- by New Deal democrat
Yesterday I looked at the leading sectors of employment from the establishment jobs report. Today let’s look at labor force participation and wage growth.
There was no significant change in either prime age labor force participation or employment from October to November. In the below graph, both November readings are normed to zero so that only better rates of participation and employment show as positives. The graph dates from the end of the 1980s, when women’s entry into the labor force was close to completion:
The prime age employment to population ratio for prime age workers is better than either the 1990 or 2007 peaks, but about 1.6% lower than the late 1990s boom. But participation still lags all three peaks.
On the other hand, the *YoY growth* in participation for November was +0.5%, among the strongest rates sine the mid-1990s:
Note the huge bulge in the 1960s and 1970s as the baby boom, and women, entered the work force in droves. Some of the strong growth in this metric that has appeared over the past 5 years is the result of the equally large Millennial generation entering the market and offsetting retiring Boomers.
As shown in the next graph below, YoY wage growth lags YoY participation growth. On a more “micro” scale, large bumps in participation (e.g., the mid-1980s, early 1990s, and 2016) have frequently (not always!) tended to be associated with lags in wage growth, as short term increased competition for employment openings eases wage demand.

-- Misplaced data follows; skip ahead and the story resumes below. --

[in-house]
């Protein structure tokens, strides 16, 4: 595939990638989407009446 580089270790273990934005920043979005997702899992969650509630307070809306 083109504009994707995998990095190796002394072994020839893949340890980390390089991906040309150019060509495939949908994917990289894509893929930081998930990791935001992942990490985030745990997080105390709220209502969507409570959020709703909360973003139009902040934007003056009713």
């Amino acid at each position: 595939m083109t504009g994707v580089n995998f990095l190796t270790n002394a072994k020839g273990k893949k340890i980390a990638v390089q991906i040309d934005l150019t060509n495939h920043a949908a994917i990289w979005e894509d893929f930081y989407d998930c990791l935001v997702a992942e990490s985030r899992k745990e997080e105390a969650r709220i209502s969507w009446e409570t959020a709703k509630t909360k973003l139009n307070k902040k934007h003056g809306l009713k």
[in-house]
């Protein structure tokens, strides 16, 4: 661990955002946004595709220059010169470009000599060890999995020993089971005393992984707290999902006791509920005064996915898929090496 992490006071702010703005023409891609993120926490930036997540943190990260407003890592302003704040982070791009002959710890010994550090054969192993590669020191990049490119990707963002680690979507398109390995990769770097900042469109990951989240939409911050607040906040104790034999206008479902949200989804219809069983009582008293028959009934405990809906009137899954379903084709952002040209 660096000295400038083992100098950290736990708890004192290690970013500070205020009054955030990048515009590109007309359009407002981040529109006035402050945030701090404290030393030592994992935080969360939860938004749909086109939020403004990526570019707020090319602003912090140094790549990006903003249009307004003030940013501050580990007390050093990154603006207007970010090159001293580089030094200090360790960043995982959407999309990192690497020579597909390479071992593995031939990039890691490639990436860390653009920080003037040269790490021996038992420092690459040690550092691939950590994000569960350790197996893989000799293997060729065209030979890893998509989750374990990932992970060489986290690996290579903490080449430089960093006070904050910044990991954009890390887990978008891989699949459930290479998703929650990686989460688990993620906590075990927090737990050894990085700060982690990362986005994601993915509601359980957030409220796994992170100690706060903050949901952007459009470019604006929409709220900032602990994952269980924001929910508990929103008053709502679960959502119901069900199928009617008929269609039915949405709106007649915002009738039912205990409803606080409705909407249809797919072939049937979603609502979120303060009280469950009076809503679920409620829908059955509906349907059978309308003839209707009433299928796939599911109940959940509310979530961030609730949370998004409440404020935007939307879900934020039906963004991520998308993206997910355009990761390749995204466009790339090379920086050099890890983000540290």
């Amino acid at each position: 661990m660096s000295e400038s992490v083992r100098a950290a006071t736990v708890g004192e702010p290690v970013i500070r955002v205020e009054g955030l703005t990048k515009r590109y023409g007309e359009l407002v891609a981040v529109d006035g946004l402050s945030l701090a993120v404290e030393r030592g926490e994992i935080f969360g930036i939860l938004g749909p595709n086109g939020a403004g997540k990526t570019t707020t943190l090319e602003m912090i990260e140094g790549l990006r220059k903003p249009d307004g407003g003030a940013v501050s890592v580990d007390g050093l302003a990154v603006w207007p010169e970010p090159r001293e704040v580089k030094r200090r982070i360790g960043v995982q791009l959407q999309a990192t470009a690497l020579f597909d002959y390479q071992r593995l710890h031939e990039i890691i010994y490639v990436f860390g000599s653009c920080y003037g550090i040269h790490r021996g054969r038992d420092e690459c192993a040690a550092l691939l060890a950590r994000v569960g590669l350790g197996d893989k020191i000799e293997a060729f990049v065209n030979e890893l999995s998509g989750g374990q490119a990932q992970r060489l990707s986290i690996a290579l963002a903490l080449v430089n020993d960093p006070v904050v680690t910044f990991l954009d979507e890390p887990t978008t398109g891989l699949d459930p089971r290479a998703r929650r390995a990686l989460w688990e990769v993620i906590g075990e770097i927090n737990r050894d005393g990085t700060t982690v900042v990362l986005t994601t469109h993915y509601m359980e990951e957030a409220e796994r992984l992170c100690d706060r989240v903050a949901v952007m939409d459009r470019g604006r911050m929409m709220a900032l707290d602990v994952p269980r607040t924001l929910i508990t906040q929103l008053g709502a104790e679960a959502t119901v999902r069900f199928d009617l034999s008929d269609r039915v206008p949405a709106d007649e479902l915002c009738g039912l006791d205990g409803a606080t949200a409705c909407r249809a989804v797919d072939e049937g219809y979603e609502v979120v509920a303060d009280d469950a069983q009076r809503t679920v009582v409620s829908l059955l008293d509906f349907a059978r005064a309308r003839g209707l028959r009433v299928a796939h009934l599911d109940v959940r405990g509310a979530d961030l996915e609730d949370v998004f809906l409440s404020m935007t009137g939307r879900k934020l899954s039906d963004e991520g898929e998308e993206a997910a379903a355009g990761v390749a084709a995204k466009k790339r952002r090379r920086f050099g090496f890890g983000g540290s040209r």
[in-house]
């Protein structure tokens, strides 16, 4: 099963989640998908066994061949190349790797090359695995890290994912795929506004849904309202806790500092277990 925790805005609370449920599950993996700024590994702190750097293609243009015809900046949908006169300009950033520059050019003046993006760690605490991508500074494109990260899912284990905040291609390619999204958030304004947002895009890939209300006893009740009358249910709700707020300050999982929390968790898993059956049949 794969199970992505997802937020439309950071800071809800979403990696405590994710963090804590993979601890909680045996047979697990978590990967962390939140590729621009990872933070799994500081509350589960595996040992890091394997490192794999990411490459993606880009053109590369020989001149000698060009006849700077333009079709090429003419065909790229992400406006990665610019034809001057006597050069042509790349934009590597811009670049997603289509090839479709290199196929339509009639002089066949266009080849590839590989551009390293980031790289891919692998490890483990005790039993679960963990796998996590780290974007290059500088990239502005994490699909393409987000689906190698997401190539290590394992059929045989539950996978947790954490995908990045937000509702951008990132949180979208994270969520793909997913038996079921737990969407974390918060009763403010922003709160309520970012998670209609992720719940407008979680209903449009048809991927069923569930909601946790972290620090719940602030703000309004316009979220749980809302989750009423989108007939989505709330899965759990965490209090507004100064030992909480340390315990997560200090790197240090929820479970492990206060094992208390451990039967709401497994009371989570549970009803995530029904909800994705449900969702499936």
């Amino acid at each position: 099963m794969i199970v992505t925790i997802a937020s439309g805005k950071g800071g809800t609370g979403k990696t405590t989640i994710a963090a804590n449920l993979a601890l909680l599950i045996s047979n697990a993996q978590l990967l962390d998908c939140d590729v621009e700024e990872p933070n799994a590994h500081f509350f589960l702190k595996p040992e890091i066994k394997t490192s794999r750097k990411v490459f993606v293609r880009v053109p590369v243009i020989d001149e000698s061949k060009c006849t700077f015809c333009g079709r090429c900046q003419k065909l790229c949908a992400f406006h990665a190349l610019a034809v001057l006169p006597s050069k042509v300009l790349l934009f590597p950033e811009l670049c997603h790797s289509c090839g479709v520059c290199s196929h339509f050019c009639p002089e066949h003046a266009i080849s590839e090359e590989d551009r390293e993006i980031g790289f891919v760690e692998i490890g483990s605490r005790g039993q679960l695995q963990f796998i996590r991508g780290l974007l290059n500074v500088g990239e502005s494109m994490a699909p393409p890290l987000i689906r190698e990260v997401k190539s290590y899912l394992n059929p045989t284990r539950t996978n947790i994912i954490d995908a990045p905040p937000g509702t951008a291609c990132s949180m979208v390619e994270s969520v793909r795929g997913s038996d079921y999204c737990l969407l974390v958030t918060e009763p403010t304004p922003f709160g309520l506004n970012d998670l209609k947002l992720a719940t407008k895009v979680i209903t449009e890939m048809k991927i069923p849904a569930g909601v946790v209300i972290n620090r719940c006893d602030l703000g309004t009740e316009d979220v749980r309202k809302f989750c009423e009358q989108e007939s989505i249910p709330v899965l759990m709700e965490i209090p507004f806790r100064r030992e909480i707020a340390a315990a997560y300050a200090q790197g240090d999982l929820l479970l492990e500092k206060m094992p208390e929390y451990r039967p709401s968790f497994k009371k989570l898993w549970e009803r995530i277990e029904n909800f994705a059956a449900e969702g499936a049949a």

But on a cyclical and secular scales, another part of the story of the lag in participation is the deceleration in wage growth. Nominal wage growth is one of the very few *long lagging* indicators, I.e., it does not bottom out until the U6 underemployment rate falls to about 8% (not shown):
In the past 40 years, wage growth has tended to peak in the 4.0%-4.5% range for each expansion. So far non-supervisory wages have increased at most 3.8% YoY in this expansion:
Finally, let’s compare nominal non-supervisory wage growth YoY (blue) with consumer inflation (red):
Both slowdowns and recessions have typically occurred in the past 40 years when inflation is nearly equal to or exceeds nominal wage growth. We briefly had that in 2018, due to an increase in gas prices, but 2019 has been a rare occasion of accelerating nominal wage growth an decreasing inflation (again, due to somnolent gas prices).
[Aside: stories you are reading about how wage growth has subsided are citing wages that include supervisors and managers. The slowdown in growth there has everything to do with managerial employees, and not non-supervisory employees.]
Tomorrow we will get November inflation data. The signs are that gas prices are picking up again, so I expect an uptick in inflation as well.